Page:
He said counseling should be comprehensive and more affective, happening in sessions and not the one-stop talks before testing, which at best could be referred to as information sharing.
Mr Amenowode was speaking at an HIV/AIDS Prevention and Care Stakeholders workshop in Ho.
He said people were still apprehensive about the disease and would die from self-pity rather than the effects of the disease.
Mr Amenowode also suggested that statistics on the disease's prevalence which is normally in percentage terms should be stated in real numbers for more effect.
The workshop was under the theme: Strengthening HIV/AIDS Response Partnership with Evidence-Based Results, and was supported by USAIDS.
It was organized under the auspices of Future Generations International (FUGI) an NGO and facilitated by Family Health International (FHI).
Mr Samuel Benefour, Community Programme Manager of FHI, said the 14-month long project, covering eight districts in the Volta Region was aimed at improving HIV/AIDS management.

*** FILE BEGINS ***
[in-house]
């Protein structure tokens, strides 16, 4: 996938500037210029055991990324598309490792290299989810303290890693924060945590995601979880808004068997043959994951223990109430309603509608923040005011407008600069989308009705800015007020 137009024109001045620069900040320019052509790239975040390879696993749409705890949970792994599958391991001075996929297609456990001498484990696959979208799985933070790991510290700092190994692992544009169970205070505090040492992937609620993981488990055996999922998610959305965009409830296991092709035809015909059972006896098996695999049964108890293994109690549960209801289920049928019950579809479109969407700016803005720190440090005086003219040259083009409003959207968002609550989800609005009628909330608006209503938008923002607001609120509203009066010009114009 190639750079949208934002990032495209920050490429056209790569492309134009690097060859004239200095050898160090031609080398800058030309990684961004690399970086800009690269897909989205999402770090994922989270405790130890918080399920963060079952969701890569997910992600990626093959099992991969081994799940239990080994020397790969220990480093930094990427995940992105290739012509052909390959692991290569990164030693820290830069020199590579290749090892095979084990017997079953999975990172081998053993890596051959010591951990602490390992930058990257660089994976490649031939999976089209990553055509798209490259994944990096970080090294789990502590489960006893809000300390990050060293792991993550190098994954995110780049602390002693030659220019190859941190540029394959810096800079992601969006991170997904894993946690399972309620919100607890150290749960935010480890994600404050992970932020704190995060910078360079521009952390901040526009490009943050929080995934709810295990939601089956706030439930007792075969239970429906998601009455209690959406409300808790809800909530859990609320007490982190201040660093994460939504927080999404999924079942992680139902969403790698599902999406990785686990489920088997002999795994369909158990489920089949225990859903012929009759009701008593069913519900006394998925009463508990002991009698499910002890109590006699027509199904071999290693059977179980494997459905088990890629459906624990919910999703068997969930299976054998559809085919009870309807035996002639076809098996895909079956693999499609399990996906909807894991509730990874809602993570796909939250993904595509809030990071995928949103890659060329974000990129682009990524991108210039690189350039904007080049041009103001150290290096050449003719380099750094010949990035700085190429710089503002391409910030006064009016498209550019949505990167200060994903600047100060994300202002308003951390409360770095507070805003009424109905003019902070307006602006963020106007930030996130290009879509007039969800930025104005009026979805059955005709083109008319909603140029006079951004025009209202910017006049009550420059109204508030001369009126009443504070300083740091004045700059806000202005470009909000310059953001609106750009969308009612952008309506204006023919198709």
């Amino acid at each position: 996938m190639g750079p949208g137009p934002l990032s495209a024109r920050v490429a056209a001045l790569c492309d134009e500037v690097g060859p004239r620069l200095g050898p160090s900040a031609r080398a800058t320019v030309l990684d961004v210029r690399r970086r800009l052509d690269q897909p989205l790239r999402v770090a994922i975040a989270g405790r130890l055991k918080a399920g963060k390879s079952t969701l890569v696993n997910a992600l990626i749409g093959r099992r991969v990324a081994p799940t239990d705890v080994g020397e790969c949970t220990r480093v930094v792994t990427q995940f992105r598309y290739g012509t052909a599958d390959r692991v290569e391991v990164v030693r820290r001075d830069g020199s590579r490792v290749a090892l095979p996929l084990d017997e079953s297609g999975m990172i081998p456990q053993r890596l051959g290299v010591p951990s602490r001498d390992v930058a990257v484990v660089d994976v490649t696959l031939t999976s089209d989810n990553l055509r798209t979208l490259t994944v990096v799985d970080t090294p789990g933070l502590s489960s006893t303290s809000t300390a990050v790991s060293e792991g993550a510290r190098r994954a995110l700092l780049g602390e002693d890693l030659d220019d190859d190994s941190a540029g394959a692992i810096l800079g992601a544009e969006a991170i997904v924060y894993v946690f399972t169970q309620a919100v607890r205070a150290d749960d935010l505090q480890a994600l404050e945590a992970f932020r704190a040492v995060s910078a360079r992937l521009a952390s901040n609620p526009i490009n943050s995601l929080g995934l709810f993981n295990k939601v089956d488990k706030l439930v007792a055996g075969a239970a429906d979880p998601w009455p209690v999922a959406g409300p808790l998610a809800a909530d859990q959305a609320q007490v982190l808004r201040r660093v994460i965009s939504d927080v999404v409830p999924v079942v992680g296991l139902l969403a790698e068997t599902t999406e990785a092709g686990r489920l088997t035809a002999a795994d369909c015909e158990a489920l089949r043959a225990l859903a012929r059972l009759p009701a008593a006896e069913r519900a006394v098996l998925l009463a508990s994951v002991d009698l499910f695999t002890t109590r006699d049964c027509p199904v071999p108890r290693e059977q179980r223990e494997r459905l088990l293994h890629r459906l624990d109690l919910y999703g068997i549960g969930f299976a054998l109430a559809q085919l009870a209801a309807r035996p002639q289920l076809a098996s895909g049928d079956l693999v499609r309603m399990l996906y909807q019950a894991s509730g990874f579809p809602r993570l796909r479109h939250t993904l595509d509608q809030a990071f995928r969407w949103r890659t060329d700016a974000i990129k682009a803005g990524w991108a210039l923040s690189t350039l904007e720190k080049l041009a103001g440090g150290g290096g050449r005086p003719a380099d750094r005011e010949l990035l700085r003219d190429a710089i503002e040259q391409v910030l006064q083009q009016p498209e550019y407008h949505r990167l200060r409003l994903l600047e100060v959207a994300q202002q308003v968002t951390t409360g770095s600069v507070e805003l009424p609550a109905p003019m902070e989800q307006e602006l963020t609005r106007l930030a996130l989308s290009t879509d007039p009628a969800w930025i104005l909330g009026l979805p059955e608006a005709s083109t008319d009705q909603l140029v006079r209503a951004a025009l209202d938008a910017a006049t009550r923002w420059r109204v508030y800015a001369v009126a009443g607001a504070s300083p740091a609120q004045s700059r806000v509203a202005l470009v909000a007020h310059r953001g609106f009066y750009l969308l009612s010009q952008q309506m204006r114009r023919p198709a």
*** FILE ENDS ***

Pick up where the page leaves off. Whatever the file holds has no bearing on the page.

He said in close collaboration with the Ghana Health Service (GHS), the project would seek to increase knowledge about the disease and improve access of those affected.
Health officials from the participating districts and Anti-Retroviral Therapy (ART) centres in the region attended the workshop.
Mr Steven Awunyo-Akaba, a Field Officer of FUGI, said the current scheme was a follow-up to the SHARP project, between 2008 and 2009, which deepened knowledge about the disease in the Ketu and Ho Districts.
“This time round the area had been expanded and focus made sharper to tackle the old and emerging issues of HIV/AIDS management.
Papers delivered at the workshop were on Supporting Roles of Peer Educators and Formation and Management of Support Groups: Challenges, Successes and the Way Forward.